The appellant, Douglas M. Chadwick, was convicted by a jury of the offenses of DUI and driving on a suspended license. This appeal followed the denial of his motion for a new trial.
At trial, Officer Pat Sleffel of the Rome Police Department testified that he stopped the appellant's vehicle for failure to maintain its lane, approached and asked the appellant for his driver's license and proof of insurance. The officer also stated that the appellant was unsteady on his feet and there was a strong odor of alcohol on his breath. The officer attempted to administer a field alco-sensor test, but the appellant did not cooperate. Instead of following the officer's instructions, the appellant blocked the tube with his tongue and merely pretended to blow into the instrument. The State argued that the appellant learned from his first DUI that such behavior might enable him to "beat" the alco-sensor test. The officer who charged the appellant with the prior DUI reported the appellant's eyes were bloodshot and watery, his complexion was flushed and there was a moderate odor of alcohol about his person when he was stopped. He was driving on a suspended license. He submitted to a field breath test. After hearing argument, the trial court found the circumstances of the instant offense and the prior offense were substantially similar and admitted evidence of the prior transaction to show the appellant's course of conduct and bent of mind.
1. The appellant enumerates as error the trial court's admission of evidence of his prior DUI conviction pursuant to a guilty plea. He maintains that the circumstances of the prior crime were not similar because in that instance he cooperated with the police, took the intoximeter test, pled guilty in court and accepted the penalty. In contrast, the appellant argues, in this case he has steadfastly denied consuming any alcohol on the day he was arrested. Moreover, he contends the State improperly used the prior offense to speculate that the appellant learned from his first DUI how to "beat" the alco-sensor test when he was stopped a second time for that offense.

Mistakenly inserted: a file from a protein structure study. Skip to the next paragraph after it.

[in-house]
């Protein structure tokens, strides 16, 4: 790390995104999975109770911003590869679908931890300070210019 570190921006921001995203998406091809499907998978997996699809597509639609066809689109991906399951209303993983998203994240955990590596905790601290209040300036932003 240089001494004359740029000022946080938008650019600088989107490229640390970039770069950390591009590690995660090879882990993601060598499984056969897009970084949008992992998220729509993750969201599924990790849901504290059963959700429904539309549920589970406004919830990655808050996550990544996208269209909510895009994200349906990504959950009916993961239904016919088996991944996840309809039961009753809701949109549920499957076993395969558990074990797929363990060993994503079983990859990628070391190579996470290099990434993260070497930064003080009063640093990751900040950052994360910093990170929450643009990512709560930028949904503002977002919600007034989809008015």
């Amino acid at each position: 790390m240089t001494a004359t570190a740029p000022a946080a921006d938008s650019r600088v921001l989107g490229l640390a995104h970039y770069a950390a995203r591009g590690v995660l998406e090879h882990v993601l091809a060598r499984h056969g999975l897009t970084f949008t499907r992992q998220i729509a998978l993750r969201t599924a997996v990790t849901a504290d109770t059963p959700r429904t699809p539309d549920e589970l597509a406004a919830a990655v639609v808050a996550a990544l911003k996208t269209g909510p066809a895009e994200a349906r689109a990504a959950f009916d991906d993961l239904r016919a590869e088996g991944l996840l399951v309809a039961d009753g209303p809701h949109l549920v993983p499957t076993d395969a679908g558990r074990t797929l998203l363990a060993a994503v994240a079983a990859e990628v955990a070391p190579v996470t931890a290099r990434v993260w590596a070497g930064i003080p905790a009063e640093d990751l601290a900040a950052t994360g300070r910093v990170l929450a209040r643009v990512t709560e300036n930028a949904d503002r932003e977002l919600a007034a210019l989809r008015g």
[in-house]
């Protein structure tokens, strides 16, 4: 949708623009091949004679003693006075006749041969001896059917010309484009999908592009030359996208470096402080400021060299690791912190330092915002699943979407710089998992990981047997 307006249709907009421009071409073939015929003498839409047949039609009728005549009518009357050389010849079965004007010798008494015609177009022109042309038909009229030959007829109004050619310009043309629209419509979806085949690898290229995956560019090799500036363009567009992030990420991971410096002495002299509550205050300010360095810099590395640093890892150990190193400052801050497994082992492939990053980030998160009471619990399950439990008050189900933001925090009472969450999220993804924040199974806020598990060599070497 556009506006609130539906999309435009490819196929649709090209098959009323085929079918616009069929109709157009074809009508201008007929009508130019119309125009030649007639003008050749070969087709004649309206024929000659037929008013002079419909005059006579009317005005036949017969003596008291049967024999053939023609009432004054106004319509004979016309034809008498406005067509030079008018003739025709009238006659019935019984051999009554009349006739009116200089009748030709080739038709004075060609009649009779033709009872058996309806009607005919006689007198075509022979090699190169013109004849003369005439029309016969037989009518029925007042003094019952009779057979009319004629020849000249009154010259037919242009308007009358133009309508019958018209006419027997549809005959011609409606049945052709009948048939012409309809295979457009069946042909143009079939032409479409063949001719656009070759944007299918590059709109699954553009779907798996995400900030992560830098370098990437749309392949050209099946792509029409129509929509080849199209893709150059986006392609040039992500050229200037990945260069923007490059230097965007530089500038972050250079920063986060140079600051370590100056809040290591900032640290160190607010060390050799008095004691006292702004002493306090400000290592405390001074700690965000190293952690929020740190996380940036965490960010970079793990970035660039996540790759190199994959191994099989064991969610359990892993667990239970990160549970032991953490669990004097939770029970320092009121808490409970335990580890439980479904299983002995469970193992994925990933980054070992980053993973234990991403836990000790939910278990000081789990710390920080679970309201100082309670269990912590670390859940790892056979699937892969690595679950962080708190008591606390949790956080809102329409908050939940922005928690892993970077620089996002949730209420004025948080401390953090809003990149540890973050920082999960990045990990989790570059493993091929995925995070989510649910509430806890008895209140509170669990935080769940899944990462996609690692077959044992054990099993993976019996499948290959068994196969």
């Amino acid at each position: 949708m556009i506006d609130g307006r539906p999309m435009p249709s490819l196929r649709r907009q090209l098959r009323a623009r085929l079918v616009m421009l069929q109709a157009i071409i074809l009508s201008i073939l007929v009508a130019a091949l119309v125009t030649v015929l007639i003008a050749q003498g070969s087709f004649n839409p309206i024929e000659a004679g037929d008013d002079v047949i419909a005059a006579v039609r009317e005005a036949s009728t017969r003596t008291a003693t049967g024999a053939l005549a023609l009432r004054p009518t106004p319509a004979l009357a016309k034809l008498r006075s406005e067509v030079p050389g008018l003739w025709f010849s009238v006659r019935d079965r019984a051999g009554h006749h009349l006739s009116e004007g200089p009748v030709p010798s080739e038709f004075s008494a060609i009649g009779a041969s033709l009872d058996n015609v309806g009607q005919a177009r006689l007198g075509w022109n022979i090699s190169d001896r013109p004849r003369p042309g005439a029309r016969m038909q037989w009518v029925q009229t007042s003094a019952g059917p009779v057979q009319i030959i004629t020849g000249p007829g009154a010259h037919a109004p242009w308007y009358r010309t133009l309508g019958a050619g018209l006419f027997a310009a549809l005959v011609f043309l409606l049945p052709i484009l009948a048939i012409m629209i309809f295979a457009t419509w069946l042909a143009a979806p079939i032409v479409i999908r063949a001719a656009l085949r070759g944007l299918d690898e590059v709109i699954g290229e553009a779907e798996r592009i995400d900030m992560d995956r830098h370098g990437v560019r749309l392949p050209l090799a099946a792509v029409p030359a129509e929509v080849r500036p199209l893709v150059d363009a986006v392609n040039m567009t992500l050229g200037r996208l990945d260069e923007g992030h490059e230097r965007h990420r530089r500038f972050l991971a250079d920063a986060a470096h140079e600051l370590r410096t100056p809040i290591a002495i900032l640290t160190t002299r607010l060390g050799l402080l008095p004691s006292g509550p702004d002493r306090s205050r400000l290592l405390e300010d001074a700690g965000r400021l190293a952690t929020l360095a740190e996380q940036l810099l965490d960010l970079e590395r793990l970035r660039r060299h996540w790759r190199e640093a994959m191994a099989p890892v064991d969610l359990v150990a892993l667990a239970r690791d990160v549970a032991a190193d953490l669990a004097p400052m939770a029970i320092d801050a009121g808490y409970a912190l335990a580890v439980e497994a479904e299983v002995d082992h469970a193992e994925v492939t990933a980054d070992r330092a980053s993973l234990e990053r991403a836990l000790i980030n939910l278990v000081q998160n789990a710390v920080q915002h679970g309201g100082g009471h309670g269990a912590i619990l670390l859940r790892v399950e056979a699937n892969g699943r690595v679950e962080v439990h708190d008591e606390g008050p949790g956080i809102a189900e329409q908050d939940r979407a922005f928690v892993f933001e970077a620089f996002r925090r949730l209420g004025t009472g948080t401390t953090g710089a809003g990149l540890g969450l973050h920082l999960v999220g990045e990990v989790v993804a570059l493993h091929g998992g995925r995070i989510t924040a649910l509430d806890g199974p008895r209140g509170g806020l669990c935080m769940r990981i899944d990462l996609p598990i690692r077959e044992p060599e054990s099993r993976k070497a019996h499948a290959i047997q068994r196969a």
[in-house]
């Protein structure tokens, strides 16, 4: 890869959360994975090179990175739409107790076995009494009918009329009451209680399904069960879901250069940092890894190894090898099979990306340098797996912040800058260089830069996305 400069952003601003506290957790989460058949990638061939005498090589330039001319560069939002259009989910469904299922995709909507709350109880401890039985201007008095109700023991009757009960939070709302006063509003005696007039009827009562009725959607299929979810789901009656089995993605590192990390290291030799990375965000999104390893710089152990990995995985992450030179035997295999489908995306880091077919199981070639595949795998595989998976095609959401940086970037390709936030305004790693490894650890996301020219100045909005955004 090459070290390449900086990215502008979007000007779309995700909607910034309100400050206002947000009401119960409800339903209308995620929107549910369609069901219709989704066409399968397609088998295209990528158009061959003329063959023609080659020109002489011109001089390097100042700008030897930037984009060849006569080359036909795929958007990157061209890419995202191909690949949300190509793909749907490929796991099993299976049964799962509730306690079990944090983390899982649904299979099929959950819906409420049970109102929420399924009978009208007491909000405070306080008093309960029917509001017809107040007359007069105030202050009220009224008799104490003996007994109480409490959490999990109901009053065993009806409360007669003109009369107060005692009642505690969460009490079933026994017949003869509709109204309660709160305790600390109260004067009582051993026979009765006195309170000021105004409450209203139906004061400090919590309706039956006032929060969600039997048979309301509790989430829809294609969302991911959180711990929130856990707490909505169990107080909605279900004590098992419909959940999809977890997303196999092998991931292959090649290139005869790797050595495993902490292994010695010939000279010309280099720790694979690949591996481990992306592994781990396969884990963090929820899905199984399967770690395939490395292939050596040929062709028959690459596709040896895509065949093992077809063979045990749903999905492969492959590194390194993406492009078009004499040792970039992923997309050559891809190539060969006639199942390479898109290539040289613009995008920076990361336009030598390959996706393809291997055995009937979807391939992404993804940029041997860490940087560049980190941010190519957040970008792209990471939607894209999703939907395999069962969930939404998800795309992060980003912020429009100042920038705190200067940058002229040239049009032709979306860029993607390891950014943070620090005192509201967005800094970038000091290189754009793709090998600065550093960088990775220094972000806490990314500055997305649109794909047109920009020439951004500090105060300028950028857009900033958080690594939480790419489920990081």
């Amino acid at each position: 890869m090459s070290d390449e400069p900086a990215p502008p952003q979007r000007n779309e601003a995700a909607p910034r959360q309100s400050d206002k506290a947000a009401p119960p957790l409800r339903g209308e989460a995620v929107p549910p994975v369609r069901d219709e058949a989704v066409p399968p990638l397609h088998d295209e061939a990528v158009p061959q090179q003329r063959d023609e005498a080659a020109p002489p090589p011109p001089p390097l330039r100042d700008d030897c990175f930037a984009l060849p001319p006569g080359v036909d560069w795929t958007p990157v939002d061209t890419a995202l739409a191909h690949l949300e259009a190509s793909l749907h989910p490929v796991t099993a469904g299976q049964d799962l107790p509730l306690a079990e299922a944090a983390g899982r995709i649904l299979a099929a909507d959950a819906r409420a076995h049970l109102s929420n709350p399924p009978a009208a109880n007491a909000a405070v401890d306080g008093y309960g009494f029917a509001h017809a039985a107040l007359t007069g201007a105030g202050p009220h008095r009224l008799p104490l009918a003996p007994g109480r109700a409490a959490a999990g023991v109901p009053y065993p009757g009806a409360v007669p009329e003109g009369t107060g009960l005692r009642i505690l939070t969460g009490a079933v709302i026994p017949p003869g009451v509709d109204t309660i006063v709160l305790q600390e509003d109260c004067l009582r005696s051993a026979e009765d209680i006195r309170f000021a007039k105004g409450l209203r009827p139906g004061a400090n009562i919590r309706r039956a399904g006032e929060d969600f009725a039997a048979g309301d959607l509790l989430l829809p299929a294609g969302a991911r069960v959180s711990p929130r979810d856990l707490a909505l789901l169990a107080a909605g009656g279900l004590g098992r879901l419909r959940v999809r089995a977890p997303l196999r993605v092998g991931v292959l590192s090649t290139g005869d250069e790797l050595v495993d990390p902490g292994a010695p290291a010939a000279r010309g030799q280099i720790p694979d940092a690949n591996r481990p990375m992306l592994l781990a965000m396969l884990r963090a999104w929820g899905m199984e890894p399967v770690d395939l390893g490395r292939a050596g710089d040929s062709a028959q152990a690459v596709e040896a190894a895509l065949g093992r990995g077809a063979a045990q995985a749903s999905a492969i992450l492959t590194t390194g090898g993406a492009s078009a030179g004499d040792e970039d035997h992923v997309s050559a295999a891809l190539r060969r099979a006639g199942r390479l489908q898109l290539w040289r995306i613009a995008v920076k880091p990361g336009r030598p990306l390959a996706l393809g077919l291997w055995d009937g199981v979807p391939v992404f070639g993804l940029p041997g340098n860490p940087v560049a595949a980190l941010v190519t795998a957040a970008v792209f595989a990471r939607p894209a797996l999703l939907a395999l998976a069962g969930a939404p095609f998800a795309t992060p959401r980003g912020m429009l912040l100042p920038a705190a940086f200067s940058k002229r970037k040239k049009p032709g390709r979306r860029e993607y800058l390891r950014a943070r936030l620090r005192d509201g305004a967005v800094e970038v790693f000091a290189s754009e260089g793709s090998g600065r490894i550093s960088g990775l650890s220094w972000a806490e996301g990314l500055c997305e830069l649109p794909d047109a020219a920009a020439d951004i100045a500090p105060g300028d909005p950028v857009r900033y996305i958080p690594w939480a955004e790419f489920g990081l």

"Before evidence of independent crimes is admissible two conditions must be satisfied. First, there must be evidence that the defendant was in fact the perpetrator of the independent crime. Second, there must be sufficient similarity or connection between the independent crime and the offense charged, that proof of the former tends to prove the latter. There is no requirement that the other transaction must be identical in every aspect. The test of admissibility of evidence of other criminal acts by the defendant is not the number of similarities between the two incidents. Rather, such evidence may be admitted if it is substantially relevant for some purpose other than to show a probability that the defendant committed the crime on trial because he is a man of criminal character." (Citations and punctuation omitted.) Everhart v. State, 209 Ga. App. 82 (1) (432 SE2d 670) (1993)
. "[I]t is the simple act of driving while . . . under the influence that establishes the commission of those crimes. A prior act of [DUI] would, regardless of any slight variance of circumstances, be relevant to prove bent of mind or course of conduct. [Cits.]" Kirkland v. State, 206 Ga. App. 27
, 28 (3) (424 SE2d 623
We find no impropriety in the State's use of the similar transaction evidence. Regardless of the circumstances of the offense or the appellant's conduct after he was stopped, the prior DUI was relevant and admissible for a purpose other than to show a probability that the appellant committed the instant offense because he is a man of criminal character: The appellant's prior experience with the alcosensor enabled him to attempt to "beat" the test in the instant case.
2. The appellant complains that a portion of the trial transcript was omitted by the court reporter because of a defective tape. However, the record discloses no attempt by the appellant to correct or supplement the record on appeal in accordance with the provisions of OCGA 5-6-41
(f), or otherwise to raise the issue before the trial court. Accordingly, this enumeration presents nothing for revIew. See generally Porado v. State, 211 Ga. App. 728
, 730 (3) (440 SE2d 690
James C. Wyatt, for appellant.